What do Bill Cosby and Tamir Rice have in common? Their cases reveal the immense power of prosecutors.
Consider the fact that in 2005, Andrea Constand told police that Bill Cosby gave her drugs and sexually assaulted her. Why wasn’t he charged? The prosecutor didn’t think there was enough evidence.
Ten years later, Cosby is charged. Why? Partly because of new bits of evidence—Cosby’s admission that he sometimes gave women drugs in order to have sex with them, and at least 50 other accusations against him. But mostly, because now there’s a different prosecutor, Kevin Steele.
These are judgment calls, in 2005 and 2015.
Now consider the cases of Tamir Rice, Michael Brown, and Eric Garner. None of the police officers responsible for their deaths were ever charged—not convicted—charged. In all three cases, prosecutors practically told grand juries not to indict.
In Ferguson, Robert McCulloch decided to simply present all the evidence to the grand jury, rather than make a case against Officer Darren Wilson. In Staten Island, Darren Donovan, a Republican with extensive ties to the police department, failed to secure an indictment against Daniel Pantaleo, whose chokehold led to Eric Garner’s death. And most recently, in Cleveland, Tim McGinty stated openly that he didn’t believe anyone should be charged in the shooting of 12-year-old Tamir Rice.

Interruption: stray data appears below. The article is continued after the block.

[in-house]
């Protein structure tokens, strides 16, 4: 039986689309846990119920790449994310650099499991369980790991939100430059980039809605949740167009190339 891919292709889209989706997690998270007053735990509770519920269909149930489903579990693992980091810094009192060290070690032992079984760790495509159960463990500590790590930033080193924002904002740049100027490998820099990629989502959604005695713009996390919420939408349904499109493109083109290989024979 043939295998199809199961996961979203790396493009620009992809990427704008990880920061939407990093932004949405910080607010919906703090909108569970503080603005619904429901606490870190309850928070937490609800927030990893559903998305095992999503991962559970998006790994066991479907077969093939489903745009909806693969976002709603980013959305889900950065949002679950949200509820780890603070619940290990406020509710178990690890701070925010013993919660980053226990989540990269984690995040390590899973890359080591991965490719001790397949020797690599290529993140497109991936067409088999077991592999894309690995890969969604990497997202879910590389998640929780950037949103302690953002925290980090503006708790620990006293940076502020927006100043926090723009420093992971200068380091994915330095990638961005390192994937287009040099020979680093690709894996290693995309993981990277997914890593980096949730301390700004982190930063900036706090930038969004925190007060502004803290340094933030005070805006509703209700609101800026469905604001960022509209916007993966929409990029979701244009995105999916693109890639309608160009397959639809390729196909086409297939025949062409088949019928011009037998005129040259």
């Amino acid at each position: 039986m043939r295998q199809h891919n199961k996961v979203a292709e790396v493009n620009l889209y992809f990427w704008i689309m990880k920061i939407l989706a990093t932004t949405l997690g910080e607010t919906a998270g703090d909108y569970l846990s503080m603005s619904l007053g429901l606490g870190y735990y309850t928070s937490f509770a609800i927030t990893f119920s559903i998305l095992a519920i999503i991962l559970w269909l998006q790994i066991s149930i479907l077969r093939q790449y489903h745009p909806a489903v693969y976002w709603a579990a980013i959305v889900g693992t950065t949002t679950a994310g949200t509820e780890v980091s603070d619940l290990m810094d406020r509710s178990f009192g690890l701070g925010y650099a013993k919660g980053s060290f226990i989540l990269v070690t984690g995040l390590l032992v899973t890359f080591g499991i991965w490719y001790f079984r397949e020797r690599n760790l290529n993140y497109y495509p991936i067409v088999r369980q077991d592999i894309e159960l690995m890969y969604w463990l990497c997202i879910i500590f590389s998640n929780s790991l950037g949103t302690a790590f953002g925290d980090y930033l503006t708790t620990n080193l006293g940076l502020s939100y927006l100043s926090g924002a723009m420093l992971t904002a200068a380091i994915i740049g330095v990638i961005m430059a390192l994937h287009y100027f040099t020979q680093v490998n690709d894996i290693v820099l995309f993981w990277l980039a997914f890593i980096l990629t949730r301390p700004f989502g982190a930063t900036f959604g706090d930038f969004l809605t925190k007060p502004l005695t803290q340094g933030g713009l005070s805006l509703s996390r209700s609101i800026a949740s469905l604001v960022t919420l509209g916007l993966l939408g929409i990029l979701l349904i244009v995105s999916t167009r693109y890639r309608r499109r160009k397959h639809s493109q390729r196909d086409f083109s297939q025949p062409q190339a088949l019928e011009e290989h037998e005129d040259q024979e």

Set aside, for the moment, the facts of these cases. What’s striking in all of them is that county prosecutors and district attorneys, singlehandedly and without oversight, decide the fates of the accused. More judgment calls, unreviewed and unreviewable.
True, there is some oversight: Most of these prosecutors are elected. If voters don’t like how they’re doing (or not doing) their jobs, they can vote them out of office. Indeed, in the case of Bill Cosby, then-DA Bruce Castor’s decision not to indict in 2005 became an issue in his election battle with Kevin Steele this year.